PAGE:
By Andrew Starke

NSW Labor has accused the State’s Premier Barry O'Farrell of breaking a key election promise by failing to create a new ‘drunk and disorderly’ offence under the Summary Offences Act.

Shadow Attorney General Paul Lynch said the proposed Intoxicated and Disorderly Conduct Bill merely allowed police to fine people who don't obey a ‘move on’ direction after six hours.

”This is a tweak to the current law – failing to ‘move on’ is an offence that already exists,” he said.

”This represents a clear breach of the Premier's election promise.”

According to the NSW Liberals’ policy document, Making Our Streets Safe Again, the party promised to “introduce a new category of offence called ‘drunk and disorderly’ with a maximum penalty of 6 penalty units or a new on-the-spot fine of $200”.

And as recently as May 9 this year, O'Farrell told Parliament: “We intend to put meaning back into the Summary Offices Act … A new offence of drunk and disorderly will include drunk under the influence of alcohol or intoxicated under the influence of drugs.”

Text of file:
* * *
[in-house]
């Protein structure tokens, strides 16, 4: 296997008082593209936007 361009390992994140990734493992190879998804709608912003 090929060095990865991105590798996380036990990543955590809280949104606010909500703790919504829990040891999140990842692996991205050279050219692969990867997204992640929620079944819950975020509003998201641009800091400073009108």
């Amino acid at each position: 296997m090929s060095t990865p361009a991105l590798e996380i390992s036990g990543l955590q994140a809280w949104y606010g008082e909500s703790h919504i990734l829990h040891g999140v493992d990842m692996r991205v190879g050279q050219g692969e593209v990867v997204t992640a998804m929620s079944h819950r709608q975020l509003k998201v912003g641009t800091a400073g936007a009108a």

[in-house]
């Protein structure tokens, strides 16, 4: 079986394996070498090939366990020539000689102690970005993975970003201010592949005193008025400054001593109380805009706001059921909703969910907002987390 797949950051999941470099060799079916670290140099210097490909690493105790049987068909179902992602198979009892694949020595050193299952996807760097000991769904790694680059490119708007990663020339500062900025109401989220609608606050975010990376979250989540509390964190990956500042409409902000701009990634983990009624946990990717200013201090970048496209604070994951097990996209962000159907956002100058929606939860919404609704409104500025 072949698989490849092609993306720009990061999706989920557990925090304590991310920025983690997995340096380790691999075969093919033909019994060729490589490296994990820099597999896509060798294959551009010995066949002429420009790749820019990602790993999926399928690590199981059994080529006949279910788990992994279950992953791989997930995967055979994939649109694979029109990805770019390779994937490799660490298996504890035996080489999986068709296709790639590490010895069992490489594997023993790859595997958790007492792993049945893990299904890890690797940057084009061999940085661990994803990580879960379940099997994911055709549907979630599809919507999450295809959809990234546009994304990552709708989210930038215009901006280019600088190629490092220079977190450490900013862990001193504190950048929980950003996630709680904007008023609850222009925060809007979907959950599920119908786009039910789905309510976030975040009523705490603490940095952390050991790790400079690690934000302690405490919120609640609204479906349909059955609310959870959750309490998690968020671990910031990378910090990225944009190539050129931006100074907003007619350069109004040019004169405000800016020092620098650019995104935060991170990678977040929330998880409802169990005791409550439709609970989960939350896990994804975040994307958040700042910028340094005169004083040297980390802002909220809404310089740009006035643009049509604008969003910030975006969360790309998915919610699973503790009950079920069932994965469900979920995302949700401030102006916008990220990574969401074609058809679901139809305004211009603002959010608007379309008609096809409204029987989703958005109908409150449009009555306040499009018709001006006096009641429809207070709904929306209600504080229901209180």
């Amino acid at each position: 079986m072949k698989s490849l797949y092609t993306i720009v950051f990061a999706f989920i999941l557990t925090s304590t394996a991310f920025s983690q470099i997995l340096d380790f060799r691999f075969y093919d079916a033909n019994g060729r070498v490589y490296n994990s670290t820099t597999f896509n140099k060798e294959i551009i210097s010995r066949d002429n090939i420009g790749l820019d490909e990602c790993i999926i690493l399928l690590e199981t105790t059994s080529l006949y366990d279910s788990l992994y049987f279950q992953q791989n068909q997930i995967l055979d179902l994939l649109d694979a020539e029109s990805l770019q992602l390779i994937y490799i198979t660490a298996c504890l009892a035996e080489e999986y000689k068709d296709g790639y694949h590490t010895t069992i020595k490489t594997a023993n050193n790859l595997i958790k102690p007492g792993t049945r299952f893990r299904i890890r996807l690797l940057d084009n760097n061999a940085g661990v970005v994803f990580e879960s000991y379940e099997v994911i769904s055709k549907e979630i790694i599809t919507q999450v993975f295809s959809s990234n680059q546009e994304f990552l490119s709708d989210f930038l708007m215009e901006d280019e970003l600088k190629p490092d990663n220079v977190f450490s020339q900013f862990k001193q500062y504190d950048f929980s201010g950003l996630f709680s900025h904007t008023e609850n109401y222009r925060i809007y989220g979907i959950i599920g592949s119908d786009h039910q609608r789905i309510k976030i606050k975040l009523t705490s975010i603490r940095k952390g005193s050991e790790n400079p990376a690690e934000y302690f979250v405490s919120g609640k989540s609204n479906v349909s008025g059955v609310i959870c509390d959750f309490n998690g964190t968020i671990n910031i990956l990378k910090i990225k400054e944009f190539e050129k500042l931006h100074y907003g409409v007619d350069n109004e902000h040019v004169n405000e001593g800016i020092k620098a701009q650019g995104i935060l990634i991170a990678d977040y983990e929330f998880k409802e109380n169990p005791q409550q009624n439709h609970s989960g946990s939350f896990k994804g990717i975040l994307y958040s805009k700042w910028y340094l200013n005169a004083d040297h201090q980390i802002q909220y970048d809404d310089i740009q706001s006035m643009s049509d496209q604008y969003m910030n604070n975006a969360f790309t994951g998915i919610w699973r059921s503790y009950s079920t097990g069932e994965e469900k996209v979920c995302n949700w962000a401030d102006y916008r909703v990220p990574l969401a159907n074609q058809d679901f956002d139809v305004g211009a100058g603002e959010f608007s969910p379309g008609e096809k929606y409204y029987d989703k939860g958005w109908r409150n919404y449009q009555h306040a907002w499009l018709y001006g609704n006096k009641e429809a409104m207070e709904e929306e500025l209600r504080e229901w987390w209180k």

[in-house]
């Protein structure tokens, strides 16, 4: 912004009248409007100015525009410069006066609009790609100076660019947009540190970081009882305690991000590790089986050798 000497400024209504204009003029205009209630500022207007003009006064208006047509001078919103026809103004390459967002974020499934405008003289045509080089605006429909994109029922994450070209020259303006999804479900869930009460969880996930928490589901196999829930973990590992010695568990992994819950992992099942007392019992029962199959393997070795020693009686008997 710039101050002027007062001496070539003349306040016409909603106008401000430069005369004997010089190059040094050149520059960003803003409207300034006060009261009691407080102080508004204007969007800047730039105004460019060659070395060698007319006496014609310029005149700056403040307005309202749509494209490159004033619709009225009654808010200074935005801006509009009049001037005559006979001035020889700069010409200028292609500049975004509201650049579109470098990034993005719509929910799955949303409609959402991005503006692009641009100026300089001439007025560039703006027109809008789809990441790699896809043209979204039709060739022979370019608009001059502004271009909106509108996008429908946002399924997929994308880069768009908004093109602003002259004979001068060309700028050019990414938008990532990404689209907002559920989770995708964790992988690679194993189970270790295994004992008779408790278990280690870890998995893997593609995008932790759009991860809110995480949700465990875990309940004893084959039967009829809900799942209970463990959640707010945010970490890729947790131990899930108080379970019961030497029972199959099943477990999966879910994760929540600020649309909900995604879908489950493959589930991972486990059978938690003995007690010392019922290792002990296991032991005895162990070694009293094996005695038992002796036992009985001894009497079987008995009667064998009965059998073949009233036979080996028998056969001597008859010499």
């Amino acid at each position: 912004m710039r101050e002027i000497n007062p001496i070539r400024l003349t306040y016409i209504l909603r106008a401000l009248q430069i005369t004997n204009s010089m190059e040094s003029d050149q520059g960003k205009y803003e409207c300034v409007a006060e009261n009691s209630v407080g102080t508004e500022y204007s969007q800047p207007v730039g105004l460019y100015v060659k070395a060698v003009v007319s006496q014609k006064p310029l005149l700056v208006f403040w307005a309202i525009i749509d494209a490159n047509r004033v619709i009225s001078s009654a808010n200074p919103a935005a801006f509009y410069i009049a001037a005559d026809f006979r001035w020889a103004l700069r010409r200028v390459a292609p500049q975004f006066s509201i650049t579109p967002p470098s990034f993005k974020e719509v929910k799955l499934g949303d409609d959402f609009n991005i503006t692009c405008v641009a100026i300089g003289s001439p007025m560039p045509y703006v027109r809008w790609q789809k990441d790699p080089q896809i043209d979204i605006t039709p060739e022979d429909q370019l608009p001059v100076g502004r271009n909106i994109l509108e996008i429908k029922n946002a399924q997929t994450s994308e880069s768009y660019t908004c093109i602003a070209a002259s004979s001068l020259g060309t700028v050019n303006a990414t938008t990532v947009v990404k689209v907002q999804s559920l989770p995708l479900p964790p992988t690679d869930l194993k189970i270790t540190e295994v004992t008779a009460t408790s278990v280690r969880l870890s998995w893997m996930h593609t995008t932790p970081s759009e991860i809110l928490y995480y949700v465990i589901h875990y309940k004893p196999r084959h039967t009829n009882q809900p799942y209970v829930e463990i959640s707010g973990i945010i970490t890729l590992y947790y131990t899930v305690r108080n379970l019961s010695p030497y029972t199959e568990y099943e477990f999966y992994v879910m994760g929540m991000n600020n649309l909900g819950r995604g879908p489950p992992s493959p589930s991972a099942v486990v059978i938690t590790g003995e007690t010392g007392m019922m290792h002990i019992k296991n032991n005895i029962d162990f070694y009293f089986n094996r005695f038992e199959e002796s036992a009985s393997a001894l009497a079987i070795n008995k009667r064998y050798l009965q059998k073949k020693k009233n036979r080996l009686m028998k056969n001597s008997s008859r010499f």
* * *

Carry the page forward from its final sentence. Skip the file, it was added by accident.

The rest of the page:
However, the Intoxicated and Disorderly Conduct Bill, which is expected to pass through Parliament next month (August), only allows police to issue $200 fines to people found to be drunk and disorderly in a public place six hours after they have been given a 'move on' direction.

”It is fair to hold Barry O'Farrell to his own words – he talked a big game on law and order prior to the last election and has failed at this hurdle,” Lynch said.

”A policy Barry O'Farrell was roaring about in March has turned into a squeak just a few months later.

”He's worked out reintroducing 'drunk and disorderly' is a dumb idea and flies in the face of the recommendations of the Royal Commission into Police Deaths in Custody.”


The Shout Team

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